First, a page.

Sunday, May 20, 2012

What Not to Say

It can be hard to watch someone you care about go through a difficult time. Whether it's a dangerous pregnancy, a traumatic birth experience, the loss of a child before or after birth, you don't want them to feel pain or sadness. You just want to take it away and make them happy again.

Or maybe you don't even understand why they're upset. If you had gone through something like that, you don't think you'd have reacted this way, so why is it so hard for her? Why hasn't she gotten over it yet?

No matter what you say, you can't take away another person's pain. She has the right to feel what she feels. She will work through it in her own time and her own way.

There are, however, at least two things I would recommend against saying.

1. "At least..." At least you have a healthy baby. At least you know you can get pregnant. At least you don't have to get up in the night to take care of your baby (actual quote said to a grieving mother who lost a child!).

Never, ever, say at least. I'm sure it's said with the best of intentions: if only she can look on the bright side, she'll be happy and won't be in pain any more. But what it really sounds like is "The bad thing you went through wasn't *that* bad. If X had happened, then you'd have something to be upset about, but you have no right to feel bad about the not-so-bad thing that happened."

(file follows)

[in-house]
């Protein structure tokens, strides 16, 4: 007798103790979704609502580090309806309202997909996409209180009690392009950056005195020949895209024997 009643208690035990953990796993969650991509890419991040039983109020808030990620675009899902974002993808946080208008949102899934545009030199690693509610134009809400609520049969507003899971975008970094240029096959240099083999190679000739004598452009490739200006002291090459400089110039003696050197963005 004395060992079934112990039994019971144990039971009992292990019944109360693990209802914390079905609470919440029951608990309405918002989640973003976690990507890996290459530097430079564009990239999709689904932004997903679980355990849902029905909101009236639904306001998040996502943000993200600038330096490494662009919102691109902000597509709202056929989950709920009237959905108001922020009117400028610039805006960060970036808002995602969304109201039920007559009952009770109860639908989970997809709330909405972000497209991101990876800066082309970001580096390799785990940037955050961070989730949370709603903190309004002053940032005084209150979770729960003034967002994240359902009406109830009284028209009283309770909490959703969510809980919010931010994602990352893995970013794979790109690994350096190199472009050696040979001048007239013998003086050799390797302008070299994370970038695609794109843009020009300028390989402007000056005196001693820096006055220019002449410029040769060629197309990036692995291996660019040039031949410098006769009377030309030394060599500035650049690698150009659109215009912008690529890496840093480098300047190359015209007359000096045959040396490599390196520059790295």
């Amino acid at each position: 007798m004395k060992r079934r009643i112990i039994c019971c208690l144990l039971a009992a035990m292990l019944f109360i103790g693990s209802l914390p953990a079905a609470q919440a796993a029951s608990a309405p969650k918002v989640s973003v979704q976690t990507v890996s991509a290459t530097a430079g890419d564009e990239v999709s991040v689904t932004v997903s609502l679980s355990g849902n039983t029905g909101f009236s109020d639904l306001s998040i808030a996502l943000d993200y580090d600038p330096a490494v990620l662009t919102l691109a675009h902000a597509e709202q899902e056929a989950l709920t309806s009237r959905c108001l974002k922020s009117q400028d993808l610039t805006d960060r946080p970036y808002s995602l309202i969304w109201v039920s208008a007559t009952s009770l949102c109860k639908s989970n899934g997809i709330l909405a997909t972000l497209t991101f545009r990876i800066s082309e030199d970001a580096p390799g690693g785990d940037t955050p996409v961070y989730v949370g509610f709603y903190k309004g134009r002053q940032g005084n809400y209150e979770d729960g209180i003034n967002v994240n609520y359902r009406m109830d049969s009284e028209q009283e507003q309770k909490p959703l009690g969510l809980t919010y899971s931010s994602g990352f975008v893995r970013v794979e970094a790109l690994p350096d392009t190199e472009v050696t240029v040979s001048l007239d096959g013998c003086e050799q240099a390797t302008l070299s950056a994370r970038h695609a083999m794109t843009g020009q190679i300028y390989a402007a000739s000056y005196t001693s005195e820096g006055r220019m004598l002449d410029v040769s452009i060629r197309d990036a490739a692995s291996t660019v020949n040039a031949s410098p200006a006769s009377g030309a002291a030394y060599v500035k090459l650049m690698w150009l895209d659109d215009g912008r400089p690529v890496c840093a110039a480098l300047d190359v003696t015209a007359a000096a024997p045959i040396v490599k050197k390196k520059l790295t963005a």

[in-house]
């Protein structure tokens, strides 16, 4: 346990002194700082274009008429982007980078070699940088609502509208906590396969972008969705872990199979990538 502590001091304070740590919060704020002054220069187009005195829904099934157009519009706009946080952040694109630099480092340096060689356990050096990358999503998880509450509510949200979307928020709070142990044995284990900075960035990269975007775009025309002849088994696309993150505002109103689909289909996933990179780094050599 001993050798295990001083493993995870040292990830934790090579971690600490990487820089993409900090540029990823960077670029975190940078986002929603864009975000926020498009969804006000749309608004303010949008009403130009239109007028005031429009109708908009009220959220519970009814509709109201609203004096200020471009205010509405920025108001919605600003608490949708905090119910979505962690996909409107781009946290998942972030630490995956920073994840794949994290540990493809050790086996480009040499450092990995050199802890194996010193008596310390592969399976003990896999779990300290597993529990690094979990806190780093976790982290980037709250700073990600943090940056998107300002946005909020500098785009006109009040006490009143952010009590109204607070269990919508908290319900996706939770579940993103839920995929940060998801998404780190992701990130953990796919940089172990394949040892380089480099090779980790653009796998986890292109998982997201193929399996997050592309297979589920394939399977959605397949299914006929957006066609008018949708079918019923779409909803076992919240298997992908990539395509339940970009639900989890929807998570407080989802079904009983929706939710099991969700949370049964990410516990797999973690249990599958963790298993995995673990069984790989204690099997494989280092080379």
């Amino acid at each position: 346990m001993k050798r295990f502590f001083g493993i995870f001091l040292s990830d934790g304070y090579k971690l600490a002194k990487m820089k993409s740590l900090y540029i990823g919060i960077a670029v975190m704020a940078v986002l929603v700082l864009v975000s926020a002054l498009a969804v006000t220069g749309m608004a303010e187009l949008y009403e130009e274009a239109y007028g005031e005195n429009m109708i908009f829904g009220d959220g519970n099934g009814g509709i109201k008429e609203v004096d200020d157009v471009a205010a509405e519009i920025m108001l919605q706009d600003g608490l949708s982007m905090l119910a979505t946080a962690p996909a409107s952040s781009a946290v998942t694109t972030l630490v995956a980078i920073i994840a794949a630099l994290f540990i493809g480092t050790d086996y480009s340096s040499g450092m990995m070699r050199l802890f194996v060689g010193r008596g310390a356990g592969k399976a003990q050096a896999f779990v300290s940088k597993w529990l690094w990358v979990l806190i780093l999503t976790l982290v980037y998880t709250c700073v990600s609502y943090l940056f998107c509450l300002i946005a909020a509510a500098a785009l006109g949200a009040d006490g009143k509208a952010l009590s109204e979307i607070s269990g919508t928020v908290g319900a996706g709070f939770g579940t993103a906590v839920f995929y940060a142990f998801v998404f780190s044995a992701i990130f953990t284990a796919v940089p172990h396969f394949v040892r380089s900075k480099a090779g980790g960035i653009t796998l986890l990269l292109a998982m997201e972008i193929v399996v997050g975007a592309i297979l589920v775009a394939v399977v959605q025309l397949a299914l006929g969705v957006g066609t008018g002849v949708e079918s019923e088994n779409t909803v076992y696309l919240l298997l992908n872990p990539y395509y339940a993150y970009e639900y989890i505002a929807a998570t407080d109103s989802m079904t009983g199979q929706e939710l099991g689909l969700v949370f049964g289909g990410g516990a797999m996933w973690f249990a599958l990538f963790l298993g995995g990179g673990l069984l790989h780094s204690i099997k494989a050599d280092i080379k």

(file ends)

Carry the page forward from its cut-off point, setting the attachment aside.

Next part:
Grief is not a competition. Something bad happened. She has the right to feel what she feels. "It could have been worse" doesn't change that.

Now, if the woman herself wants to look at the bright side, that's great! It's a good sign of healing. But it's not something she can be forced into before she's ready.

2. Any variation of "It's God's Will." God has a plan. God will use it for good. God is teaching you something important.

This may come as a surprise to people who know me in real life, and I may even offend some of them with this. I am a committed Christian. I do believe things happen according to God's plan. I do believe God will use bad things for good. I do believe God can use it to teach us something. I still find it upsetting when someone tells me this.

Again, I'm sure it's said with the best of intention. You can take comfort in knowing good will come from the bad, right? But "It's God's will" sounds like "You aren't allowed to feel bad about the bad thing that happened. How dare you question God?"

Jesus Himself felt sadness. Jesus Himself felt anger. Dare I say, He even felt fear. If the Son of God can feel these things, surely I can, too. Trusting that God has a plan doesn't automatically end those emotions. I can take comfort in trusting God's plan while still feeling and working through my pain.

So what should you say? As I said before, nothing you say will take away the pain. BUT a little empathy can go a long way. "I'm sorry" may sound trite and cliche, but it acknowledges what happened and allows the woman to feel what she feels. "I'm sorry you had to go through that. It must have been hard."

I'm sure there are other things that people found helpful or upsetting. Feel free to comment and share your thoughts.

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